A few days later she emails me asking me to resend my paper, she couldn’t correct it in PDF form. I obliged. The next day she sends me an email. Essentially my paper was a disaster. She said I made a lot of points without giving the evidence to back them up. And that it appears to her that I didn’t properly read any of the materials necessary for the paper, and combined with my lack of participation in the class, she could not pass me. She awarded it a 3/10. The minimum to pass is a 4. She gave me two options: she could report my 3, admitting that I failed the class. Or she could withdraw it and say I was never in the course, therefore “avoiding” my fail. I looked into the documentation of the program. On my way there, I discovered my Criminal Organizations course was denied for transfer to UW. This sent me over the edge. I was bawling. Out of 3 courses, I failed one and the other was denied for credit. My semester had been a waste. The damage to GPA and my plan for graduation were irreparable. Could I even afford academically to spend another semester in Buenos Aires? Would I need to return to Madison to offset this blow to my academics? I sent emails to several advisors. I finally arrived to look at my program paperwork. A 3 at UBA would transfer as a D. A D is not good at all, but it is better than an F. With a D I still receive credit. I felt somewhat relieved. But not much. I asked my professor what happens with my final paper, could I turn it in to improve my grade? She said that no, a condition for turning in the final paper is passing the first.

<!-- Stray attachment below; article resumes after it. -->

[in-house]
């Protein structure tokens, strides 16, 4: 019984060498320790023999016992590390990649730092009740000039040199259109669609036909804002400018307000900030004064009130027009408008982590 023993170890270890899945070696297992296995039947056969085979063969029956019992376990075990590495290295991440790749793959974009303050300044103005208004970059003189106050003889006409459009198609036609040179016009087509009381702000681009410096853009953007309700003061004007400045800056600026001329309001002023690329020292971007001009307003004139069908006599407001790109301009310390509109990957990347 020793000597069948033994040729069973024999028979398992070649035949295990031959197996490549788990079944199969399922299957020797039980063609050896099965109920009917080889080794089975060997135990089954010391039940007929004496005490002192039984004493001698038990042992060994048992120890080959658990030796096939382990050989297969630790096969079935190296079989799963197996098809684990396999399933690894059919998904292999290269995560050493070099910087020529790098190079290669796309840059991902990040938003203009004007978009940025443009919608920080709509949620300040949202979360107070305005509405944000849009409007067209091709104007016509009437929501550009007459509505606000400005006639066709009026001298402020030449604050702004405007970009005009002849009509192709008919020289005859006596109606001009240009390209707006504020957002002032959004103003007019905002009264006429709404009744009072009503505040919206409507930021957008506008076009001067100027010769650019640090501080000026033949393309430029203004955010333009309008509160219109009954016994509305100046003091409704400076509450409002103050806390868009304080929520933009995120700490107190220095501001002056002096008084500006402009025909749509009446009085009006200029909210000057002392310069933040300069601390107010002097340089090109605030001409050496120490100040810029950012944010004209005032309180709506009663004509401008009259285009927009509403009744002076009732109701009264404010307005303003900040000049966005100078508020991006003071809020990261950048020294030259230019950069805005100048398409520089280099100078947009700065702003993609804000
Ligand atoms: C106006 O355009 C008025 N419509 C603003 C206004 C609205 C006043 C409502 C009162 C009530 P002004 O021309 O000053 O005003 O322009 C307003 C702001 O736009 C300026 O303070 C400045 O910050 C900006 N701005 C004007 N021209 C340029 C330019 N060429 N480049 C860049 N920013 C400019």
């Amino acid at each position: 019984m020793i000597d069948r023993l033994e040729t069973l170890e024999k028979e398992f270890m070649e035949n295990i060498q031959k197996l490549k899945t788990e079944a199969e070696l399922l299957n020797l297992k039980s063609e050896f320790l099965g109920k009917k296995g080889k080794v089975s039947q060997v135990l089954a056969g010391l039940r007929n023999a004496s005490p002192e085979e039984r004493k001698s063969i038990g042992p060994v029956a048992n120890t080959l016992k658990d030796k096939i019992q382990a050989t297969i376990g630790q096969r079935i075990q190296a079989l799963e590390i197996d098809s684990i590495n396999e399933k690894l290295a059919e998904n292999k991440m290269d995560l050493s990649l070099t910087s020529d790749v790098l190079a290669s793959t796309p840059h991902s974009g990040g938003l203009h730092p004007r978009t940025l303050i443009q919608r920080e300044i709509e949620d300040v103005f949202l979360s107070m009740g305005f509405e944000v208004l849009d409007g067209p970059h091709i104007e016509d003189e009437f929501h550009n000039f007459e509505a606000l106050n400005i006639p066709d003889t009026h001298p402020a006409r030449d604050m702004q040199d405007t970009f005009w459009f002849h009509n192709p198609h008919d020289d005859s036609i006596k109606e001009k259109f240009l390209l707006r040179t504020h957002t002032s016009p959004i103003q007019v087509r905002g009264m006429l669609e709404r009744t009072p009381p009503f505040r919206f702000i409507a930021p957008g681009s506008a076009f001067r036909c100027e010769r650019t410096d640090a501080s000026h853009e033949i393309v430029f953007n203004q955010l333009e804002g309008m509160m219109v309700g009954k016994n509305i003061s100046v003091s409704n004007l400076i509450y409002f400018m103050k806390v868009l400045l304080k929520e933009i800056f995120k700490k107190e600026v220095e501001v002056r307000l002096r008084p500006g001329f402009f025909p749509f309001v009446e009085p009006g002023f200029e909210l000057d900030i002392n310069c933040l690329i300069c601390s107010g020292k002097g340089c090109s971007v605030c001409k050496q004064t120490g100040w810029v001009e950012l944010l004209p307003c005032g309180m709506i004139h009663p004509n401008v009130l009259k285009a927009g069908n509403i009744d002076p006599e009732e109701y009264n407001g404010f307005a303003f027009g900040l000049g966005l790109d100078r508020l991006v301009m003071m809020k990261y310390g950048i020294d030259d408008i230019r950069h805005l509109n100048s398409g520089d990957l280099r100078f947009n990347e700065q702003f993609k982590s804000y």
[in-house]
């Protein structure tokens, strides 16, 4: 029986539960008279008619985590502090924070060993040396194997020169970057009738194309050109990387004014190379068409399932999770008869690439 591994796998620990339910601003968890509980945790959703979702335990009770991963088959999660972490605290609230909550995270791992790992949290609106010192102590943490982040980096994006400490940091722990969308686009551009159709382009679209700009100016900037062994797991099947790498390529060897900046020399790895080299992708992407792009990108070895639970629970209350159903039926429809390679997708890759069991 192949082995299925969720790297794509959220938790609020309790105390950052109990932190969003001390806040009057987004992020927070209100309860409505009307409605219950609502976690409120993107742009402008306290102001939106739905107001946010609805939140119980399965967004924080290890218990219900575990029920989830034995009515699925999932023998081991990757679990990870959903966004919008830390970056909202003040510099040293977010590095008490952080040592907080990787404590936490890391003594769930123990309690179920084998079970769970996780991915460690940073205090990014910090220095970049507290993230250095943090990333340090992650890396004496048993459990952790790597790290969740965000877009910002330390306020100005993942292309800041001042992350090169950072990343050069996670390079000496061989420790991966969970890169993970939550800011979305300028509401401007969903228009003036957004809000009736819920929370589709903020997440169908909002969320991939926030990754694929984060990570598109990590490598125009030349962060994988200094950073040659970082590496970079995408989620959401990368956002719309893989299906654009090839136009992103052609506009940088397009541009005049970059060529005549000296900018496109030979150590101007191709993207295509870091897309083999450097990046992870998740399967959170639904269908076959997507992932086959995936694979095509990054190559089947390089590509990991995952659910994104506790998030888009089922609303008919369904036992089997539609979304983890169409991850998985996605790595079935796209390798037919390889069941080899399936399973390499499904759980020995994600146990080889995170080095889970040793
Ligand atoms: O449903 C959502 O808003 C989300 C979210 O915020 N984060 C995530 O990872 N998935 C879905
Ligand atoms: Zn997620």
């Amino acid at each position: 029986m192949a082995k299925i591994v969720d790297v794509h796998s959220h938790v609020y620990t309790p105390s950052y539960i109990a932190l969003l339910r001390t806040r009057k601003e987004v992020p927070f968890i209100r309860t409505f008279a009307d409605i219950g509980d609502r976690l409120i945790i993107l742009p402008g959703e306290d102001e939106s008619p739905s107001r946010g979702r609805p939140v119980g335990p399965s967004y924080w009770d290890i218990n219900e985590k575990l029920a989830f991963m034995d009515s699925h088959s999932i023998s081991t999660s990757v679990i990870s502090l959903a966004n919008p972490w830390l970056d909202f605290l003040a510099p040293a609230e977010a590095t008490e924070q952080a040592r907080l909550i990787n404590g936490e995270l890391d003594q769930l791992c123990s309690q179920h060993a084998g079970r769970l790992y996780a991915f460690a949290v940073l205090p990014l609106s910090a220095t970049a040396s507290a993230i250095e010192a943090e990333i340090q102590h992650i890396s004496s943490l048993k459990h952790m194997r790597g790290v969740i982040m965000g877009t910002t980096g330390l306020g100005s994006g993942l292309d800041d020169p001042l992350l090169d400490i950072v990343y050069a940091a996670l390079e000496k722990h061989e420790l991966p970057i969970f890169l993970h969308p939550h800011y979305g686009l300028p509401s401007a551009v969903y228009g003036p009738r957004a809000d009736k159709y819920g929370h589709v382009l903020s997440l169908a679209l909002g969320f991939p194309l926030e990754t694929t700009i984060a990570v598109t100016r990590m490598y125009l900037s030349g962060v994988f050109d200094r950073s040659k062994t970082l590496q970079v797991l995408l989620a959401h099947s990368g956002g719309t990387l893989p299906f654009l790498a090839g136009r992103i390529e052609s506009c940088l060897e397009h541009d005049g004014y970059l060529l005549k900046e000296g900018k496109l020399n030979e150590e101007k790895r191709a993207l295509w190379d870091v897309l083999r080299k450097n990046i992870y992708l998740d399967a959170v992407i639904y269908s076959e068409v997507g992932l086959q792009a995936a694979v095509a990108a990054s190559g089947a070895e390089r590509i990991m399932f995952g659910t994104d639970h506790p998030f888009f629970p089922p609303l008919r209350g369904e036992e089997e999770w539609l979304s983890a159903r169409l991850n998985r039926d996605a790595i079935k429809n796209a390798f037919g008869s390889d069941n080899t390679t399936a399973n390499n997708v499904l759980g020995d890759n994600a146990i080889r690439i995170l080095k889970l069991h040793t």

The next day I received emails back from all the advisors. A few wanted meetings with me. A Skype appointment with my UW study abroad advisor, assured me that the course that was denied would be accepted in some way, since I am with a UW program, I am guaranteed to have my credit transfer one way or another. I would not need to return to Madison, but if I wanted to they would support my decision and help me through the process. I decided it would be messier to leave than to stay. I met with the IFSA advisor, we discussed the fail actually being a D. He said if I was ok with that then ok. He really lamented that I hadn’t had anyone read over my paper before turning it in. Such a step would have avoided this mess. I went home content, well as content as you can be with a 6 credit D. But knowing I would get credit and not an F helped me feel better.